This Is About Birth... Description Of The Modern Birth Process As On That Is Ritualistic And Shaped By A Technological Society.

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In the ethnography, Birth as an American Rite of Passage, Robbie E. Davis-Floyd describes the modern birth process as one that is ritualistic and shaped by a technological society. Davis-Floyd argues that childbirth is a natural process that does not need to be controlled and manipulated by technology. In this work, Davis-Floyd interviewed one hundred middle class white women, who had access to, what she terms the technocratic model. The interviews were completed with women who either chose the technocratic model or a more "natural" childbirth process. The interviews were comprised of questions about the pregnancy period, the birth process, the mother's feelings about her experiences, and what each mother would change for the next birth. After reading this work, one is left with the impression that a middle ground needs to be reached between the advances of modern technology and the view that childbirth is a natural process in which the mother's wishes need to be respected.

Robbie Davis-Floyd describes the birth experience as a rite of passage for both the mother and the child. There are four major stages in this rite of passage. The first stage begins when the mother finds out she is pregnant. Davis-Floyd perceives that the mother needs to gain a sense of control over this natural process. She stresses that it is the influence and values of the society which will help the mother gain this sense of control (Davis-Floyd, 17). The first phase lasts from the moment a women realizes that she is pregnant until she has accepted her pregnancy. Her acceptance may not come until she seeks scientific proof or verification that she indeed is pregnant. Davis-Floyd argues that the pregnant woman is lead to believe that she is not capable of childbirth, that her body is not fit for the birthing process, and that she needs society's institutions to help her accomplish the birth of her child. This is apparent when a society separates a woman from her comfort zone and from her "social state" (Davis-Floyd, 18). The society's view of the woman has changed and she is now seen as less physically capable and in need of the society's support. This break down of her sense of self leaves the woman open to new ideas based on the values of her society. The goal of society is to "convey symbolic messages that speak of a culture's most deeply held values and beliefs" (Davis-Floyd, 44).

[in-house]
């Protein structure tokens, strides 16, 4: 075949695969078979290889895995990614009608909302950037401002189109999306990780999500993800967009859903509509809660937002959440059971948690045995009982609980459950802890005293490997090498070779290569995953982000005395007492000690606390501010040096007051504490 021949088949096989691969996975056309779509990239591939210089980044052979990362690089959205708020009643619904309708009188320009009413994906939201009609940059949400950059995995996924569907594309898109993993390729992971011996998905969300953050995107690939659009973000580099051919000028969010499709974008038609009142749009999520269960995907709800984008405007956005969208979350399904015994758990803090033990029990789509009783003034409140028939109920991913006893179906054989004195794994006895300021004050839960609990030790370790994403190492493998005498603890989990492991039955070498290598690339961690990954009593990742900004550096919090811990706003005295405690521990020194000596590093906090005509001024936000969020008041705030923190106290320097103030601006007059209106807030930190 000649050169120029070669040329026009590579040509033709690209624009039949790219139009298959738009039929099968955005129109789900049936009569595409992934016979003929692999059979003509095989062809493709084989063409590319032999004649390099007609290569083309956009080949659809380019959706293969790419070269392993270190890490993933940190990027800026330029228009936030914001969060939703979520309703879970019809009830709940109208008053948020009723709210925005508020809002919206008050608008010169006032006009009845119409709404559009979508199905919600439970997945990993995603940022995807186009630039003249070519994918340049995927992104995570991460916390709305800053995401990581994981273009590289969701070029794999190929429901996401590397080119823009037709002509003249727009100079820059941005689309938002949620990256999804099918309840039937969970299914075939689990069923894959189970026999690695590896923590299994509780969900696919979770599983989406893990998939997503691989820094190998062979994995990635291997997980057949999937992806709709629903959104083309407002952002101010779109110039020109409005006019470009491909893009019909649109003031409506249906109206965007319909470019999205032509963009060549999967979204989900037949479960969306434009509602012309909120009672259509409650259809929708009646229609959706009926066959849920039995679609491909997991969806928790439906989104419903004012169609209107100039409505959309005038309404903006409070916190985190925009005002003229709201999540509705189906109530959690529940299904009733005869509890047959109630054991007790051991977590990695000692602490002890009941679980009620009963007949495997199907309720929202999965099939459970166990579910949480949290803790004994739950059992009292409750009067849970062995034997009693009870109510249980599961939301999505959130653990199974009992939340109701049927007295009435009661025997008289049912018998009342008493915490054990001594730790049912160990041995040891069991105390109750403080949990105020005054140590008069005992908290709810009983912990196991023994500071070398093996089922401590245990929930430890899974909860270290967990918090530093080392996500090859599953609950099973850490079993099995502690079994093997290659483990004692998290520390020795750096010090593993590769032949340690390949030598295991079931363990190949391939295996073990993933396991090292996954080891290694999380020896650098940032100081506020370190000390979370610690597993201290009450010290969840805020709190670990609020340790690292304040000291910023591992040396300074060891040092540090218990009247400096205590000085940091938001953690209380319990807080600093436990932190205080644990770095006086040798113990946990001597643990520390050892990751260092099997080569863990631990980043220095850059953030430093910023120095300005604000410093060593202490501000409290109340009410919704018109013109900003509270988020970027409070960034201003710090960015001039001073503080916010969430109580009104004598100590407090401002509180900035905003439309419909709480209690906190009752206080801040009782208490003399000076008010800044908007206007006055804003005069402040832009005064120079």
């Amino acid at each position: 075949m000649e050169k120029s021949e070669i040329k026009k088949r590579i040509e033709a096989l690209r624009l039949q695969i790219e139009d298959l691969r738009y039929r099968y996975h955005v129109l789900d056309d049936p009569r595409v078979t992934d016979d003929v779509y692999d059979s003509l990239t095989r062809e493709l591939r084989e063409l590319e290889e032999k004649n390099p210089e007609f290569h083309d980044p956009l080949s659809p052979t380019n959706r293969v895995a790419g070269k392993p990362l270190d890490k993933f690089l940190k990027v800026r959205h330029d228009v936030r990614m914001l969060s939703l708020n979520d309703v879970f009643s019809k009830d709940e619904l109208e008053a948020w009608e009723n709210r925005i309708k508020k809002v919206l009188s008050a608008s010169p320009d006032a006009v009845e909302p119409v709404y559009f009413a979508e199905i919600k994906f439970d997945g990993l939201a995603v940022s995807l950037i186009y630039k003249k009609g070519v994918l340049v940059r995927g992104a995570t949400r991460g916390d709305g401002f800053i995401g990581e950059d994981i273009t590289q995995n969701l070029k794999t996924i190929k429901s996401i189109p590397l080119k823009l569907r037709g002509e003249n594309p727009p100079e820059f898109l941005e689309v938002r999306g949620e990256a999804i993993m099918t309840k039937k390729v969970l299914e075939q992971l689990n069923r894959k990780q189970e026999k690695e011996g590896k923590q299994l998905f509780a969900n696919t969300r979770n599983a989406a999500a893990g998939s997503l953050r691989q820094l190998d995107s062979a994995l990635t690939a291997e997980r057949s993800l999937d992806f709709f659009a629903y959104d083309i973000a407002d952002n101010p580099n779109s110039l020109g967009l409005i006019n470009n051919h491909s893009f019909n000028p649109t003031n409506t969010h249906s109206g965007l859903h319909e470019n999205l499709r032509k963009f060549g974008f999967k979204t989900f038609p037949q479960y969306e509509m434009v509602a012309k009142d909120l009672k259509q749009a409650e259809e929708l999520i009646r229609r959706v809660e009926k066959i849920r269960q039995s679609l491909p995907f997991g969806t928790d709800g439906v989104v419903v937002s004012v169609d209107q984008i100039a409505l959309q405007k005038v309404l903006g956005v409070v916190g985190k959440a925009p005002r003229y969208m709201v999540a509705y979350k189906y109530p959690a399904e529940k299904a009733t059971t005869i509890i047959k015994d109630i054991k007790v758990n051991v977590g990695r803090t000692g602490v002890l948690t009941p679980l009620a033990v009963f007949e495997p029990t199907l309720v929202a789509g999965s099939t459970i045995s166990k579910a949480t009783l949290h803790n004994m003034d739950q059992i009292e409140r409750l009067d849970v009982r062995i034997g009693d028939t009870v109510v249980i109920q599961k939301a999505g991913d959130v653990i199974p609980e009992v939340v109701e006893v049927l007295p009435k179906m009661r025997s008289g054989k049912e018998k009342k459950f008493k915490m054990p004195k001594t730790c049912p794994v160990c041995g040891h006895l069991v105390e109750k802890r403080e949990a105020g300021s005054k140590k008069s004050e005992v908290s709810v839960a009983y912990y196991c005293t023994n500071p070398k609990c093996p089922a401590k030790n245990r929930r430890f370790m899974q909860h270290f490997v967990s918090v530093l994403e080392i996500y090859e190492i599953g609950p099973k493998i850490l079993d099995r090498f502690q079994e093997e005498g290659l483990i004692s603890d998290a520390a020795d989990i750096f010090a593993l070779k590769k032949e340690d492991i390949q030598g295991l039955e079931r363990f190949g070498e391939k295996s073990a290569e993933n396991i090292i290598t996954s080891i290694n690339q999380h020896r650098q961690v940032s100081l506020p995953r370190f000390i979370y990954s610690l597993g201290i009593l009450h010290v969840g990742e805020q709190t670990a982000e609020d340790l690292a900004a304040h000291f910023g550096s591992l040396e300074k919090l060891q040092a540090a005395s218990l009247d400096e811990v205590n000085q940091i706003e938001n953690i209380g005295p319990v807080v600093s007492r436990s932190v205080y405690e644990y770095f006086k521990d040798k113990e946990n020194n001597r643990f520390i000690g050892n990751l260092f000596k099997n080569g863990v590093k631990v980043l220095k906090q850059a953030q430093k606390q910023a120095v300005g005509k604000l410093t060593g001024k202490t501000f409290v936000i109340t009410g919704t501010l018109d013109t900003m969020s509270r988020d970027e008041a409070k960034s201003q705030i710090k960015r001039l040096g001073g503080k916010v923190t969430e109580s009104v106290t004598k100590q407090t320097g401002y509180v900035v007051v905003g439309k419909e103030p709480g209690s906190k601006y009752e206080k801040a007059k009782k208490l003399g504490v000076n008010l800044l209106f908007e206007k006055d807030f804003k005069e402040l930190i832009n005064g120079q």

The second stage encompasses the physical, emotional, and social changes that occur during the pregnancy period. Davis-Floyd believes that the woman needs protection from the fears that surround these changes (Davis-Floyd, 18). The liminal phase lasts from the woman's acceptance of her pregnancy until three weeks after...

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